By Shelly Wolkowicz
On November 17, the Yellow Vest movement took flight, to the detriment of the Jewish community. Now in its seventeenth week, this wave began as a popular protest movement with 300,000 people wearing yellow vests protesting the rise of fuel taxes and the cost of living in the country. But what started as a social movement almost immediately escalated into what it is today, a number of peaceful civilians accompanied by an overwhelmingly vocal demonstration of chaos.
The week after the first demonstration, a large number of antisemitic conspiracy theories began to rise both on social media and on the streets. The yellow vests were not the source of the deep hate we witness today – that in itself is not a new phenomenon in France - but rather a trigger exposing the sometimes dormant and suppressed antisemitism that has existed under the surface for many years. This is a dangerous pattern we have already seen, as far back as the Dreyfus affair and before: Whenever an “evil” happens is society, Jews are to blame.
Last month marked three major and notable events for the Jewish community in France.
First, a wave of antisemitic attacks and a massive escalation of aggression against the Jewish community: The physical assault against Jewish philosopher Alain Finkielkraut, the desecration of the tree planted in memory of the slain Jewish young man Ilan Halimi, the desecration of the Jewish cemetery in Strasbourg, graffiti slandering Simone Veil and Bagelstein, President Emanuel Macron himself being blamed for “collaboration” with the Jews – and these are just a few examples.
The second major event directly resulted from the first, as we witnessed one of the largest pro-Jewish demonstrations in France’s history, drawing tens of thousands into the streets to support the Jewish community – according to the media, there were more than 20,000 demonstrators in Paris alone. This demonstration underscored the unity of the community, with entire families coming to stand up for their rights, including children, their parents, and grandparents.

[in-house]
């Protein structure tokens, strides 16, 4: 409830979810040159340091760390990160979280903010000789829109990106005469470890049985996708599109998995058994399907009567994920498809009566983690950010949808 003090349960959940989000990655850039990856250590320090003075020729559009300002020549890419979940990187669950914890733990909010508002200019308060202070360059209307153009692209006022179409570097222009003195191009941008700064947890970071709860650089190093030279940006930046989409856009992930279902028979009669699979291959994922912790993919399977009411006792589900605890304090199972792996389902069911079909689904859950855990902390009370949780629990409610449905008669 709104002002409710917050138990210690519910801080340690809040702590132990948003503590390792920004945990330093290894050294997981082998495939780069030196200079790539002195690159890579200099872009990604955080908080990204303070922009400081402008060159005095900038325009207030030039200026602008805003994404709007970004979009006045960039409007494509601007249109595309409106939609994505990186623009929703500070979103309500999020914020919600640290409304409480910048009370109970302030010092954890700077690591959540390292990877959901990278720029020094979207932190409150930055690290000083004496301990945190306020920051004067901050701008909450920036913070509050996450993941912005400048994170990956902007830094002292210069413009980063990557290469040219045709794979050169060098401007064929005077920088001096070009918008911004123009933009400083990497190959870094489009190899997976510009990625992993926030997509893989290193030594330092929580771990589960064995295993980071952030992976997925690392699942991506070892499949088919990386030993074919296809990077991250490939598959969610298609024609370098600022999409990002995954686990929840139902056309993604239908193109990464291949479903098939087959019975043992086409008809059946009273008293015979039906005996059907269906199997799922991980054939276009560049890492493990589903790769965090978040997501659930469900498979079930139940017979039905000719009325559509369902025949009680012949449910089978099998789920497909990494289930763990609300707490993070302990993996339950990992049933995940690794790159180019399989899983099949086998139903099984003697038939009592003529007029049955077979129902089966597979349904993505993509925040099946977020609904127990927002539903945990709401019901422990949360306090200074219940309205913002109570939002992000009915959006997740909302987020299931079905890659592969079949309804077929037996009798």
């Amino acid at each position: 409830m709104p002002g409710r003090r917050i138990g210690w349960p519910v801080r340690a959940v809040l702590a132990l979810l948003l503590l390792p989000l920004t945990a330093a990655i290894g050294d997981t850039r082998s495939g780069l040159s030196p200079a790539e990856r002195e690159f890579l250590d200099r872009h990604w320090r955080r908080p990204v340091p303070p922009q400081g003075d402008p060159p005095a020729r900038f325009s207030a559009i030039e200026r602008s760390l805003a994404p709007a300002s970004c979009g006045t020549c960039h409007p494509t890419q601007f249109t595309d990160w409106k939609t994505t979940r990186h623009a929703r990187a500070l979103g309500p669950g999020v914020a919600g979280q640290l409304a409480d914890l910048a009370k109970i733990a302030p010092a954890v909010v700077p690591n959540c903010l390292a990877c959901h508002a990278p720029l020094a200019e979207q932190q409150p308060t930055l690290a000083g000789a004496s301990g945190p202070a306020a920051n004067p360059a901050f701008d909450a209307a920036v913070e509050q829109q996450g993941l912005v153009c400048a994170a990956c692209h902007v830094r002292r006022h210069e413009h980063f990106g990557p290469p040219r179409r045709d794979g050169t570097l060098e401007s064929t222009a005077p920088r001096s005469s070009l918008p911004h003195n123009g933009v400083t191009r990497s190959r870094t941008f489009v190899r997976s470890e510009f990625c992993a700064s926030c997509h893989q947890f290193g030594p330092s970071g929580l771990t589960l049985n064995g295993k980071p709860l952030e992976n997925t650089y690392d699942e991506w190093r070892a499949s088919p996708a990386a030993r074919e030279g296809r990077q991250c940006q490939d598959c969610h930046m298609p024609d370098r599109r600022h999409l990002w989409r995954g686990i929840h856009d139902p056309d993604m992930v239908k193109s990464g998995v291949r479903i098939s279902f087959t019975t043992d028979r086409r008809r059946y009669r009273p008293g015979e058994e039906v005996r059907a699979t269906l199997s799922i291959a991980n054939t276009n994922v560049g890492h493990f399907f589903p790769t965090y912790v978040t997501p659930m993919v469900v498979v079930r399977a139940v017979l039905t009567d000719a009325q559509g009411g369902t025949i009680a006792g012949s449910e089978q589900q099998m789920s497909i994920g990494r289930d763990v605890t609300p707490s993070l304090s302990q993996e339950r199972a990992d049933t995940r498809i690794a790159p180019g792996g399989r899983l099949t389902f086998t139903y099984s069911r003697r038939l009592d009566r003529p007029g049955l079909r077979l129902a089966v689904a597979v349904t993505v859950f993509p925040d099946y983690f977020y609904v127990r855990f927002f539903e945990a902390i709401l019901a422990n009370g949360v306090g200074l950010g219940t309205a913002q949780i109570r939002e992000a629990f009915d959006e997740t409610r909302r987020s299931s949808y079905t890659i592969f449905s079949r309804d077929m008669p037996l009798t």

A day after that came the third major breakthrough when President Macron pledged to adopt the International Holocaust Remembrance Alliance (IHRA)’s definition of antisemitism, in a direct address at the CRIF dinner. Moreover, President Macron declared that anti-Zionism is without a doubt the new antisemitism.
Within just one month, we have witnessed what can happen when hate speech escalates into physical crimes, becoming more deliberate and frequent than ever.
But we have also seen the unprecedented strength of the community fighting for our right and for the fundamental French values of liberté, égalité, fraternité.
This hate is not new, and we must not be naïve as to its existence. Every day, we are facing acts of racism and hatred – some small, some large. When Jewish students have to hide their identity, make excuses for why they cannot come to class, out of fear for discrimination – this is not liberté. It is the effacement of diversity.
The Yellow Vest movement should serve as a wakeup call to all French citizens, the urgent need to create a more diverse and tolerant society, in France and elsewhere. The Jewish community is greatly united and standing up more than ever for its right to live freely and proudly practice as French citizens and as Jews.
The author is a member of the Jewish Diplomatic Corps of the World Jewish Congress (WJC), the diplomatic flagship program of the WJC with more than 300 Jewish professionals from 50 countries acting in the fields of diplomacy and public policy on behalf of world Jewry.